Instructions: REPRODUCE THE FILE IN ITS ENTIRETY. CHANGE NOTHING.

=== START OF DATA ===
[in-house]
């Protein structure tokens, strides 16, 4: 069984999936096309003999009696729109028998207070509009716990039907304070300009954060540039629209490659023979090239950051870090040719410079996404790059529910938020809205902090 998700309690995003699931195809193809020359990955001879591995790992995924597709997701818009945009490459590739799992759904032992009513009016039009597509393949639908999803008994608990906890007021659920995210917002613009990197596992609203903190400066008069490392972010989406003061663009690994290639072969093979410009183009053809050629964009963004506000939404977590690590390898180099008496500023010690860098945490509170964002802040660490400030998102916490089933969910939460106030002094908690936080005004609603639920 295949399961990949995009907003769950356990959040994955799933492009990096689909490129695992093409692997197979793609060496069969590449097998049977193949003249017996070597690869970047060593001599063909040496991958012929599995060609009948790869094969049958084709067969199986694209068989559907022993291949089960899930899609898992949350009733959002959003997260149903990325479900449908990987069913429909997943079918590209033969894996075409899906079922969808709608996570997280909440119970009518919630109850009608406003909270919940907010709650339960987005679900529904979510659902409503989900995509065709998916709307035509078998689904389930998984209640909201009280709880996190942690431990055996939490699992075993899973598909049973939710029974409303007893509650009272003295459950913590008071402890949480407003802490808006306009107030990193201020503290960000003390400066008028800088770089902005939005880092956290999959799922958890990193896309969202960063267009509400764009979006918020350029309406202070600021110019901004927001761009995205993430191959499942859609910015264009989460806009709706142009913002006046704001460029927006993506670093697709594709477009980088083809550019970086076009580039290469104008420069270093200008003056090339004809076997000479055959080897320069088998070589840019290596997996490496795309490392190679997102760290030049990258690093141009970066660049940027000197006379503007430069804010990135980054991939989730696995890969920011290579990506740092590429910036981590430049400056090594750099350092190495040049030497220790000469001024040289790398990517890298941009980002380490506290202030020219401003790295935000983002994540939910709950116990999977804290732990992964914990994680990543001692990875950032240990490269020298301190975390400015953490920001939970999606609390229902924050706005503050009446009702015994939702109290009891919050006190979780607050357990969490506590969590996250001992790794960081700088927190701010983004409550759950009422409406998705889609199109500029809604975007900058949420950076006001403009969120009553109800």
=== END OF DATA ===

[in-house]
């Protein structure tokens, strides 16, 4: 069984999936096309003999009696729109028998207070509009716990039907304070300009954060540039629209490659023979090239950051870090040719410079996404790059529910938020809205902090 998700309690995003699931195809193809020359990955001879591995790992995924597709997701818009945009490459590739799992759904032992009513009016039009597509393949639908999803008994608990906890007021659920995210917002613009990197596992609203903190400066008069490392972010989406003061663009690994290639072969093979410009183009053809050629964009963004506000939404977590690590390898180099008496500023010690860098945490509170964002802040660490400030998102916490089933969910939460106030002094908690936080005004609603639920 295949399961990949995009907003769950356990959040994955799933492009990096689909490129695992093409692997197979793609060496069969590449097998049977193949003249017996070597690869970047060593001599063909040496991958012929599995060609009948790869094969049958084709067969199986694209068989559907022993291949089960899930899609898992949350009733959002959003997260149903990325479900449908990987069913429909997943079918590209033969894996075409899906079922969808709608996570997280909440119970009518919630109850009608406003909270919940907010709650339960987005679900529904979510659902409503989900995509065709998916709307035509078998689904389930998984209640909201009280709880996190942690431990055996939490699992075993899973598909049973939710029974409303007893509650009272003295459950913590008071402890949480407003802490808006306009107030990193201020503290960000003390400066008028800088770089902005939005880092956290999959799922958890990193896309969202960063267009509400764009979006918020350029309406202070600021110019901004927001761009995205993430191959499942859609910015264009989460806009709706142009913002006046704001460029927006993506670093697709594709477009980088083809550019970086076009580039290469104008420069270093200008003056090339004809076997000479055959080897320069088998070589840019290596997996490496795309490392190679997102760290030049990258690093141009970066660049940027000197006379503007430069804010990135980054991939989730696995890969920011290579990506740092590429910036981590430049400056090594750099350092190495040049030497220790000469001024040289790398990517890298941009980002380490506290202030020219401003790295935000983002994540939910709950116990999977804290732990992964914990994680990543001692990875950032240990490269020298301190975390400015953490920001939970999606609390229902924050706005503050009446009702015994939702109290009891919050006190979780607050357990969490506590969590996250001992790794960081700088927190701010983004409550759950009422409406998705889609199109500029809604975007900058949420950076006001403009969120009553109800």